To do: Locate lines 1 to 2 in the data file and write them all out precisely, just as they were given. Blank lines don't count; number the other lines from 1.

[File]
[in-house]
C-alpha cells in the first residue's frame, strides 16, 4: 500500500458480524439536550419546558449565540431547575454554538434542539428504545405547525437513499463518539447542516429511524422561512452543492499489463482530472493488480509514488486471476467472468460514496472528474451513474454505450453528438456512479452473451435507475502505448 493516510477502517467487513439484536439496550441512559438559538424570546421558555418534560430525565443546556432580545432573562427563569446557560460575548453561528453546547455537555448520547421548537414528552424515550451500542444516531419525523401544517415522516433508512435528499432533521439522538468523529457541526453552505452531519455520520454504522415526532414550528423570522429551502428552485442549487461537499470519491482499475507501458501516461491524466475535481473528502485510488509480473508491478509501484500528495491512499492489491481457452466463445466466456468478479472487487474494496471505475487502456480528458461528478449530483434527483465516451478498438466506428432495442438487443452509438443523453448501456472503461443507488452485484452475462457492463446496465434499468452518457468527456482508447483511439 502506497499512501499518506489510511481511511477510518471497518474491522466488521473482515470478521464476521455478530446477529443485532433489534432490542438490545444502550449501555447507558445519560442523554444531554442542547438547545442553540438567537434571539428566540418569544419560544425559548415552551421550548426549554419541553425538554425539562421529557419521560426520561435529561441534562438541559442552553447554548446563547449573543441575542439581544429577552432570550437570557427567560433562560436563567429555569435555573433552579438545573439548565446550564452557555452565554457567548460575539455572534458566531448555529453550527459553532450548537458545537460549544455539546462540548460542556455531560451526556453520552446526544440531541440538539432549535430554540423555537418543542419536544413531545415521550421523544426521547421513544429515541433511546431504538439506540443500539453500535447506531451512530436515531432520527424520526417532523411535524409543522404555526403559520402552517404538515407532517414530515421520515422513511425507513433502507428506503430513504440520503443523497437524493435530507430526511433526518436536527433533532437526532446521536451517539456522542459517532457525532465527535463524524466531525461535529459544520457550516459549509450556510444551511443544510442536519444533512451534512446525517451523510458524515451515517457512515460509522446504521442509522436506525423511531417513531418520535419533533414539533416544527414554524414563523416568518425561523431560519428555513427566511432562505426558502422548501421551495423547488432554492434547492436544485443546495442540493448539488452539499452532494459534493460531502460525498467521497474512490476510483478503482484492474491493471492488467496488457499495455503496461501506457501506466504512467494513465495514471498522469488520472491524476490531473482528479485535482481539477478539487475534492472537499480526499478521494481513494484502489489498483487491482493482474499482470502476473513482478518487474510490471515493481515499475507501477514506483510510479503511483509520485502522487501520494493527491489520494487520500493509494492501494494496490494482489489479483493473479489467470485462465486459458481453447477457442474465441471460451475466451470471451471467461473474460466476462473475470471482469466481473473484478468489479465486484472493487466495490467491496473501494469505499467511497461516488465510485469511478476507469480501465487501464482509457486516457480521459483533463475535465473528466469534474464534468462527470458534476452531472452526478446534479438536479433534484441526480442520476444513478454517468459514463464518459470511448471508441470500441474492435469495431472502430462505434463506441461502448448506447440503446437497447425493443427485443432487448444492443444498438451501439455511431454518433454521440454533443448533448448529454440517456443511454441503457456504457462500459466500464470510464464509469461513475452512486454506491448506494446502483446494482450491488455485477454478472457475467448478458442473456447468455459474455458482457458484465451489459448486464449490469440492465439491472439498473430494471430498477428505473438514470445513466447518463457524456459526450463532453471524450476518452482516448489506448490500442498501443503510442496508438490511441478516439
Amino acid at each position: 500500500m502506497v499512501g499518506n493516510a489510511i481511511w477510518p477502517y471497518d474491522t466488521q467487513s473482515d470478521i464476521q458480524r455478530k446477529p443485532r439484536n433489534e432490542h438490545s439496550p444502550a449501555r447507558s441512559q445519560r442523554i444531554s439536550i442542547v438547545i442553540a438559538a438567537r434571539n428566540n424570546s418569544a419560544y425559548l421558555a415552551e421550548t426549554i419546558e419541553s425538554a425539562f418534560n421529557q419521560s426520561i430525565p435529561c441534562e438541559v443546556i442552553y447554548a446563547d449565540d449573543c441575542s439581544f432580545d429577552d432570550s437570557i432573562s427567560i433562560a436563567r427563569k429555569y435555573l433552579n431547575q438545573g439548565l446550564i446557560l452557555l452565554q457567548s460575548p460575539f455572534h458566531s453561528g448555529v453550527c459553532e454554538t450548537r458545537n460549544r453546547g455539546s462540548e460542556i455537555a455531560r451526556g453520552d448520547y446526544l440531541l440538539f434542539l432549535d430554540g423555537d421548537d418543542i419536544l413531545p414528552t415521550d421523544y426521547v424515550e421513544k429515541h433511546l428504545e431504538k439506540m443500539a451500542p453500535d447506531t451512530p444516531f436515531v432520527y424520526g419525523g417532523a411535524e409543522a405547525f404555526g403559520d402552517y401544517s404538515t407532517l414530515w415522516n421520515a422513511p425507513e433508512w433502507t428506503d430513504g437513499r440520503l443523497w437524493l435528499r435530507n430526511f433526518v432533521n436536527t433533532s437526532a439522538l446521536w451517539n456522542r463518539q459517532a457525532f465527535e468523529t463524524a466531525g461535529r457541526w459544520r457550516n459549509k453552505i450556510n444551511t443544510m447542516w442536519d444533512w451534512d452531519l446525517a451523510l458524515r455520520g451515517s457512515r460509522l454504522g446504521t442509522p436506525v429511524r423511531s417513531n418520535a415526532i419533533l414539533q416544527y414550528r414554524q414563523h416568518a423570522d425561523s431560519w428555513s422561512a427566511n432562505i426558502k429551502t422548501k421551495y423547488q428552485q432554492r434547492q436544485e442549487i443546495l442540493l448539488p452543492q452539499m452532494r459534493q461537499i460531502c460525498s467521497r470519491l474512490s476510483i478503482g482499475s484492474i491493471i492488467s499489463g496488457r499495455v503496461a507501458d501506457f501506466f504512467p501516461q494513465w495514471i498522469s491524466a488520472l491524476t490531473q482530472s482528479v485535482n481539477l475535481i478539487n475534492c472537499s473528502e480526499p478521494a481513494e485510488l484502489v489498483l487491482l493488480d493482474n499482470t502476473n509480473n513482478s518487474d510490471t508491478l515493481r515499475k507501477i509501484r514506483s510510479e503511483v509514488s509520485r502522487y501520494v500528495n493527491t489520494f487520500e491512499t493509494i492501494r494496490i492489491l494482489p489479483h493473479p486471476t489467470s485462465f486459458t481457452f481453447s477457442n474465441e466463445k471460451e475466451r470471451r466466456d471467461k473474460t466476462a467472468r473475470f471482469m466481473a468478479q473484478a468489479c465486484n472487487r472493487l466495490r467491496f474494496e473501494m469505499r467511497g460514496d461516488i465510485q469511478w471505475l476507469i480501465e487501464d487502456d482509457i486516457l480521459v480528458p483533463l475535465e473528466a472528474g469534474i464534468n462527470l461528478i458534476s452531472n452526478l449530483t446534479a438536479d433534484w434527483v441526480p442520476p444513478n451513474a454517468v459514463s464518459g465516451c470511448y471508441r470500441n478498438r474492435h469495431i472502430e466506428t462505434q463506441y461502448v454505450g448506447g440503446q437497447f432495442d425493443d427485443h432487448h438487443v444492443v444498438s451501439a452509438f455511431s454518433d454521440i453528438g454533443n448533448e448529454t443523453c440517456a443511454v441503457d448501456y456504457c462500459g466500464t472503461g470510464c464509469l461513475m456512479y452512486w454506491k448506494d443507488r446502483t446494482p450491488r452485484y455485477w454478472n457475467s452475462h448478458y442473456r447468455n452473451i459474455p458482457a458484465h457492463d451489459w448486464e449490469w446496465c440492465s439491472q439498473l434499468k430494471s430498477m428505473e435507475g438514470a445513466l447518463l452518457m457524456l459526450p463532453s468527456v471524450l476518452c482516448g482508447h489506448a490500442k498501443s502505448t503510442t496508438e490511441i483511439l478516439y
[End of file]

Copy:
[in-house]
C-alpha cells in the first residue's frame, strides 16, 4: 500500500458480524439536550419546558449565540431547575454554538434542539428504545405547525437513499463518539447542516429511524422561512452543492499489463482530472493488480509514488486471476467472468460514496472528474451513474454505450453528438456512479452473451435507475502505448 493516510477502517467487513439484536439496550441512559438559538424570546421558555418534560430525565443546556432580545432573562427563569446557560460575548453561528453546547455537555448520547421548537414528552424515550451500542444516531419525523401544517415522516433508512435528499432533521439522538468523529457541526453552505452531519455520520454504522415526532414550528423570522429551502428552485442549487461537499470519491482499475507501458501516461491524466475535481473528502485510488509480473508491478509501484500528495491512499492489491481457452466463445466466456468478479472487487474494496471505475487502456480528458461528478449530483434527483465516451478498438466506428432495442438487443452509438443523453448501456472503461443507488452485484452475462457492463446496465434499468452518457468527456482508447483511439 502506497499512501499518506489510511481511511477510518471497518474491522466488521473482515470478521464476521455478530446477529443485532433489534432490542438490545444502550449501555447507558445519560442523554444531554442542547438547545442553540438567537434571539428566540418569544419560544425559548415552551421550548426549554419541553425538554425539562421529557419521560426520561435529561441534562438541559442552553447554548446563547449573543441575542439581544429577552432570550437570557427567560433562560436563567429555569435555573433552579438545573439548565446550564452557555452565554457567548460575539455572534458566531448555529453550527459553532450548537458545537460549544455539546462540548460542556455531560451526556453520552446526544440531541440538539432549535430554540423555537418543542419536544413531545415521550421523544426521547421513544429515541433511546431504538439506540443500539453500535447506531451512530436515531432520527424520526417532523411535524409543522404555526403559520402552517404538515407532517414530515421520515422513511425507513433502507428506503430513504440520503443523497437524493435530507430526511433526518436536527433533532437526532446521536451517539456522542459517532457525532465527535463524524466531525461535529459544520457550516459549509450556510444551511443544510442536519444533512451534512446525517451523510458524515451515517457512515460509522446504521442509522436506525423511531417513531418520535419533533414539533416544527414554524414563523416568518425561523431560519428555513427566511432562505426558502422548501421551495423547488432554492434547492436544485443546495442540493448539488452539499452532494459534493460531502460525498467521497474512490476510483478503482484492474491493471492488467496488457499495455503496461501506457501506466504512467494513465495514471498522469488520472491524476490531473482528479485535482481539477478539487475534492472537499480526499478521494481513494484502489489498483487491482493482474499482470502476473513482478518487474510490471515493481515499475507501477514506483510510479503511483509520485502522487501520494493527491489520494487520500493509494492501494494496490494482489489479483493473479489467470485462465486459458481453447477457442474465441471460451475466451470471451471467461473474460466476462473475470471482469466481473473484478468489479465486484472493487466495490467491496473501494469505499467511497461516488465510485469511478476507469480501465487501464482509457486516457480521459483533463475535465473528466469534474464534468462527470458534476452531472452526478446534479438536479433534484441526480442520476444513478454517468459514463464518459470511448471508441470500441474492435469495431472502430462505434463506441461502448448506447440503446437497447425493443427485443432487448444492443444498438451501439455511431454518433454521440454533443448533448448529454440517456443511454441503457456504457462500459466500464470510464464509469461513475452512486454506491448506494446502483446494482450491488455485477454478472457475467448478458442473456447468455459474455458482457458484465451489459448486464449490469440492465439491472439498473430494471430498477428505473438514470445513466447518463457524456459526450463532453471524450476518452482516448489506448490500442498501443503510442496508438490511441478516439